Just south of Crystal City, a Charlotte-based developer is taking a huge parcel of land that was once a railroad yard and turning it into a $2 billion complex of housing, retail stores and office space.
Crescent Resources LLC, a subsidiary of Duke Energy Corp., is taking the lead on the Potomac Yard project, 300 acres that straddle the Arlington County border and the city of Alexandria. It paid Commonwealth Atlantic Properties Inc. $125 million for the land in March 2001 and has since been working to clean up the contaminated soil, get approvals to build, and install sewer and water lines and streets.
The site was a switching yard for the Richmond, Fredericksburg & Potomac Railroad from the 1830s until the early 1990s. Crescent's project, when completed over as many as 15 years, will contain two 600-room hotels; a 25-acre park; several thousand townhouses, condos and single-family homes; 4.7 million square feet of office; and 235,000 square feet of shops and restaurants. In May, the U.S. Environmental Protection Agency signed a 10-year lease for two office buildings at Potomac Yard.
The following is a question-and-answer session with Daniel B. Kohlhepp, regional vice president of the mid-Atlantic region for Crescent Resources.
QWhy did you want to buy the property?
ACrescent Resources wanted to enter the Washington market. We wanted to go to a new, higher level of development. We've done suburban office parks in North and South Carolina, Georgia, Arizona and Texas. But this is a whole new level in terms of the size, the dollar amount and the attention.
What have you done to get the site ready to build on it?
The most important thing we had to do was get the site plans approved for development in both Arlington and Alexandria.
How difficult was it in dealing with two different jurisdictions?
It's been cruel and unusual punishment. Everything is called a different name in each municipality. In Alexandria, for example, they called our project plans a coordinated development district; Arlington called the same thing a PDSP -- a phased developed site plan.
Another thing was Alexandria said we need a special-use permit for the site; Arlington called the same paperwork a 4.1 approval. We were trying to get the same approvals but they call everything different.
It was a growth experience. I would get the two jurisdictions confused all the time. They both start with an A.
What has been the hardest part of the project?
We are building on land that has no infrastructure, so we've had to put all of that in in the last year. The existing sewer and water lines in Alexandria were at their capacity. We spent $13 million on equipment, materials, and a 50-man labor team to build a 1.8 mile stretch of sewer line to run through Old Town Alexandria.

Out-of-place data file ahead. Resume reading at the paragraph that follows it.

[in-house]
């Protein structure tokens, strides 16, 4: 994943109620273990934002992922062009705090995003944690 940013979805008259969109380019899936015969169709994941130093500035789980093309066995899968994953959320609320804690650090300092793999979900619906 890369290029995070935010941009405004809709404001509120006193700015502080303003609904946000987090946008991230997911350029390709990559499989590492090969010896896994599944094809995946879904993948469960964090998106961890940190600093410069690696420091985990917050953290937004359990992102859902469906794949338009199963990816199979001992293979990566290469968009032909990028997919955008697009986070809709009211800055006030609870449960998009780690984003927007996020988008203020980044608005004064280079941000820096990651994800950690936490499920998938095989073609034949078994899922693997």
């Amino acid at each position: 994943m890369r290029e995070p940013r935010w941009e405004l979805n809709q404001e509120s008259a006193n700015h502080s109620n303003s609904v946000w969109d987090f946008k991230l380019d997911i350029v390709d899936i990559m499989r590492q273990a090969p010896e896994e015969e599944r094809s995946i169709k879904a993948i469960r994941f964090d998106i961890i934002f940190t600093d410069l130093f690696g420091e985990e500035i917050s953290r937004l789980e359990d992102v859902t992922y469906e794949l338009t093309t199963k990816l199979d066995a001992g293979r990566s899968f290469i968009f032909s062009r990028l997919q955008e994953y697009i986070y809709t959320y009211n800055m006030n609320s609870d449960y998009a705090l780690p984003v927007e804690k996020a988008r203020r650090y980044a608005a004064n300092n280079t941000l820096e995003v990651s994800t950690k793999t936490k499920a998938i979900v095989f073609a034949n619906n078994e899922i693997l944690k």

How did you do it?
We had to use a technique called micro-tunneling. It's really unusual. It's typically used to build in rivers and on interstates, not in urban settings like this.
How does the technology work?
This is really amazing stuff, because instead of tearing up the street level with a backhoe, you use these shafts and you can go down, underground, with these old historic townhouses on both sides, and drill.
We built 26 vertical shafts above the street on every corner. The shafts went down 30 feet. It looks like a big storm drain pipe.
Then this micro-tunneling machine goes around in circles down there. It's 30 inches in diameter and it's got a drill head on the end of it. You hook a 10-foot section of pipe to it, pull it through with a hydraulic jack and add another piece of pipe. That's how we actually drill from street corner to street corner.
You go right under all the existing utilities. The coolest part is that the drill is down there and it is run by remote control. There's a guy standing in an air-conditioned office running it. He's looking at it on a TV monitor with a laser guiding the drill from shaft to shaft. If we had to try to open up a deep trench to get our lines down, we would have been digging up the entire city.
Did you run into any challenges with the micro-drilling project?
We had to work around a historic cemetery on Payne Street in Alexandria. That was interesting. We had to dig shafts by hand to make sure there were no graves . . . there. There was nothing underneath but untouched sand. We even had archeologists on hand, but we didn't find any bones.
How did it feel to finish the sewer line project?
We got an award from Trenchless Technology magazine (based in Peninsula, Ohio) for "New Installation Project of the Year." And we made a video to send in to the History Channel because now that it's all done all you can see is the manhole covers and you have no idea the work we had to do underneath.
I think it's interesting, but it's hard to even get my own family to look at it.
The General Services Administration, the federal government's real estate arm, renewed its lease for 157,000 square feet at 5600 Columbia Pike in Falls Church. The space houses the Defense Information Systems Agency of the Defense Department.
CB Richard Ellis Group Inc. represented the building's owner, REIT Management and Research.
Dana Hedgpeth writes about commercial real estate and economic development. She can be reached at firstname.lastname@example.org.